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Returning to Port



STRAITS OF MAGELLAN– Today we are arriving in Punta Arenas, Chile at 11am local time. After 8 hours through the Straits of Magellan we have finally finished our 30 day cruise.

During the last few days we have taken the time to share results and evaluate our performance. The consensus is very positive: there is satisfaction from all parties for the work accomplished.

The scientists studying icebergs in this project are truly an interdisciplinary group. We look at iceberg physical properties, how they affect the physics and chemistry of the surrounding ocean water, and the consequences of those changes on the biota, microbes, phytoplankton, zooplankton, fishes and birds.


A group photo on the bow.

Carbon is the common denominator (or the currency) used by the different researchers to understand the flow of matter through the different components. Carbon is analyzed as gas (carbon dioxide or CO2), particulate and dissolved, as it moves from the atmosphere to the ocean surface and ultimately to the ocean floor.

During this cruise, instruments were tested and new ideas were generated on how to improve them. Methods of water collection, sampling approaches and data sharing schemes to optimize sampling around icebergs were successfully implemented.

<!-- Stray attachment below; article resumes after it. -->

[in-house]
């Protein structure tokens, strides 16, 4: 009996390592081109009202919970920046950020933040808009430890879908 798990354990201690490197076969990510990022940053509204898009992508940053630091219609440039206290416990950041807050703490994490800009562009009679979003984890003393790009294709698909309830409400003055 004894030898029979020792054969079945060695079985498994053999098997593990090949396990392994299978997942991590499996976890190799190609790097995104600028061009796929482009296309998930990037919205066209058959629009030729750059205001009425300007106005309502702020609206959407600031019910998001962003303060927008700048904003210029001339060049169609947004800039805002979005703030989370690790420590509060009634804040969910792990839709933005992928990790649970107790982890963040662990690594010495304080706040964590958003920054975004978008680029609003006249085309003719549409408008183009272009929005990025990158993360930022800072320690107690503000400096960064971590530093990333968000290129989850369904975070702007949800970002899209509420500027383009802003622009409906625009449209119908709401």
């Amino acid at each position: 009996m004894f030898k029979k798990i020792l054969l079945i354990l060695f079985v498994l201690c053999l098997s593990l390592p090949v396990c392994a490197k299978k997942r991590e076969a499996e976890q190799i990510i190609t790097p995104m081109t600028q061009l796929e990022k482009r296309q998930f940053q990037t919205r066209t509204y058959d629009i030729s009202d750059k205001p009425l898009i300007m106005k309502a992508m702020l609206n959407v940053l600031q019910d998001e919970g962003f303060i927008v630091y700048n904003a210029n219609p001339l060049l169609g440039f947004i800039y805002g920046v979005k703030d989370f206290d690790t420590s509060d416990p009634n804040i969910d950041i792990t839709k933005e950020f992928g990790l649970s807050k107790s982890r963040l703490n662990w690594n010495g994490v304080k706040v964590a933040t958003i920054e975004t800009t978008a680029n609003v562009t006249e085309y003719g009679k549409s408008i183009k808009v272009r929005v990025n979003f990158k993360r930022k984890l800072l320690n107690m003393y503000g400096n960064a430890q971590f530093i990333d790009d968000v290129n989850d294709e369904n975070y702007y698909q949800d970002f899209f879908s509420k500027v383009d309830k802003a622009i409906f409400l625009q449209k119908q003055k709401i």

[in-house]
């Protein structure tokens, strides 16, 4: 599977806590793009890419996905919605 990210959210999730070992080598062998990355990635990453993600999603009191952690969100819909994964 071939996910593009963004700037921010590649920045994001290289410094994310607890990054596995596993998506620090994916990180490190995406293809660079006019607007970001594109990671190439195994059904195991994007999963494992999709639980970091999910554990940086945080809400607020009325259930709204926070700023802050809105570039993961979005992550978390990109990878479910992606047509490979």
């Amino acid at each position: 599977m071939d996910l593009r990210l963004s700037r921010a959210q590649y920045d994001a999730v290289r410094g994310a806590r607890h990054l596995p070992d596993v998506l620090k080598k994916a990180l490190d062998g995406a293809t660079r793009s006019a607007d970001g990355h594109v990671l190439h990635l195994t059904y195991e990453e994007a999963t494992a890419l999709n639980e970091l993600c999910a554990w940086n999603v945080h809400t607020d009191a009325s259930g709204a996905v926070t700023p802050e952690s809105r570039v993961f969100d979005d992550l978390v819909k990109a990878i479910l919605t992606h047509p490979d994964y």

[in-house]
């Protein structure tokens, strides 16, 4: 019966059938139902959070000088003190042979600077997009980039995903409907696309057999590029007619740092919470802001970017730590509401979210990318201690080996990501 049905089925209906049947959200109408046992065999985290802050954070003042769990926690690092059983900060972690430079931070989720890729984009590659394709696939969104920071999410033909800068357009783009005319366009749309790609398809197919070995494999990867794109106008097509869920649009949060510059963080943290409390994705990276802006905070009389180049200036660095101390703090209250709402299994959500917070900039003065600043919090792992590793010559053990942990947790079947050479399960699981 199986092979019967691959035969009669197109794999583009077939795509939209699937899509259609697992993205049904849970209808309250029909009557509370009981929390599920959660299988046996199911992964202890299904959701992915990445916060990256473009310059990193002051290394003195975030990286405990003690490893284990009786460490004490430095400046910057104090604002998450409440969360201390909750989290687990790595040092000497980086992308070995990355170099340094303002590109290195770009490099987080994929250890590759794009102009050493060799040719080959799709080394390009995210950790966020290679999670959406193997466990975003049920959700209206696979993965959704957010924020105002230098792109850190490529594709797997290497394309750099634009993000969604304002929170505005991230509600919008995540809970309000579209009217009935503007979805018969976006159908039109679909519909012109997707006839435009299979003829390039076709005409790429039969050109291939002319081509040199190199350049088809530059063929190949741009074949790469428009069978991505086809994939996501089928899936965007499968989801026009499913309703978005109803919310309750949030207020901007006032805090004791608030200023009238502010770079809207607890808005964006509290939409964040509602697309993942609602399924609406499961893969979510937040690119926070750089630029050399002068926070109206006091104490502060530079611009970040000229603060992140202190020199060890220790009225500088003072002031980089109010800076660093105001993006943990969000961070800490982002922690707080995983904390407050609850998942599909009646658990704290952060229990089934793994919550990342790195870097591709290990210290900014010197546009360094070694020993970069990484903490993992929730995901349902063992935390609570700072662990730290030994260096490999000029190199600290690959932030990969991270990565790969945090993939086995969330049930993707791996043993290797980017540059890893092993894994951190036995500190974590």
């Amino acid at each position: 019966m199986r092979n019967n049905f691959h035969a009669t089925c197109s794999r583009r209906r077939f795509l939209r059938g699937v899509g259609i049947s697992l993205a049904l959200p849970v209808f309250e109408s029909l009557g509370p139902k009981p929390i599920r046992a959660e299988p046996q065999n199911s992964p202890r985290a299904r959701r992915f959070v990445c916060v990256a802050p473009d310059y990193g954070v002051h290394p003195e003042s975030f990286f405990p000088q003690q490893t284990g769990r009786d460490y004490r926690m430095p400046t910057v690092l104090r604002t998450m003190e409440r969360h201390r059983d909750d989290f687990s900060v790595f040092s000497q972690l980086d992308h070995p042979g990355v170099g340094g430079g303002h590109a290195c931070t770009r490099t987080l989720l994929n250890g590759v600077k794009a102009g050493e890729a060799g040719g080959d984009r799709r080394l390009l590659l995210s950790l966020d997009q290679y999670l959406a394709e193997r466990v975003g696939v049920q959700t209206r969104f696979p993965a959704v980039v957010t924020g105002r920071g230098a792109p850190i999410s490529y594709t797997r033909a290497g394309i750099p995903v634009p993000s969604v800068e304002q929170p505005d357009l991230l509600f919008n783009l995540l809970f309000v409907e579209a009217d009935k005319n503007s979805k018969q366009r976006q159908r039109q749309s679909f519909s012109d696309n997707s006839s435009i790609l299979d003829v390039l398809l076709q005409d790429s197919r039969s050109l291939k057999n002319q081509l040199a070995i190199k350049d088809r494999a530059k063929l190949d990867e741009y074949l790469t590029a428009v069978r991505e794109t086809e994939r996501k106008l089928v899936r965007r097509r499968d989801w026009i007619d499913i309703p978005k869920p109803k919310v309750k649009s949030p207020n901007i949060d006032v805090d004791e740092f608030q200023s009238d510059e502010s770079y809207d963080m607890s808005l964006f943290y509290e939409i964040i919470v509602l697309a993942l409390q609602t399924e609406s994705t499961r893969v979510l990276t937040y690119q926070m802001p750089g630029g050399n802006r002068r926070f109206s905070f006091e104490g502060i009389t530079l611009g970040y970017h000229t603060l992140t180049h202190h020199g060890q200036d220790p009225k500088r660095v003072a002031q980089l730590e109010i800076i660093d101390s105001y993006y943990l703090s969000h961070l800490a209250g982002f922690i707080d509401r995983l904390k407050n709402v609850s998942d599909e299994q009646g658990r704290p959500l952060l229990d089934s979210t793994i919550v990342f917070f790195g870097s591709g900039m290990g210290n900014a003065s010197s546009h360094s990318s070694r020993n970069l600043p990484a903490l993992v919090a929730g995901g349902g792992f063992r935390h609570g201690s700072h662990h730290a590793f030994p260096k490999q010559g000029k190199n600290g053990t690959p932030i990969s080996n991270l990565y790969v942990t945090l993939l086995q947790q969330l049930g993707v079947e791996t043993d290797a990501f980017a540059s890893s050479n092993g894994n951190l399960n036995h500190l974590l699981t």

A view of an iceberg off the back deck.

Results on the changes in water temperature and salinity due to iceberg melting were clear cut and shown on a scale useful to all science groups. Biological response was somewhat depressed, as expected at this time of the year when short days and low phytoplankton biomass cannot maintain rich marine communities.

We will be ready by next March 2009 to participate on a cruise to estimate the extent of iron enrichment by icebergs in iron-limited waters of the Southern Ocean.

We thank Raytheon Polar services and the crew from ECO (Edison Chouest Offshore) for excellent support during the cruise, in particular Captain Mike Watson and Marine Projects Coordinator Adam Jenkins. And special thanks to Ken Smith from the Monterey Aquarium Research Institute who organized the science (and the scientists) with great skill and dedication.


View of Punta Arenas as we return to port.


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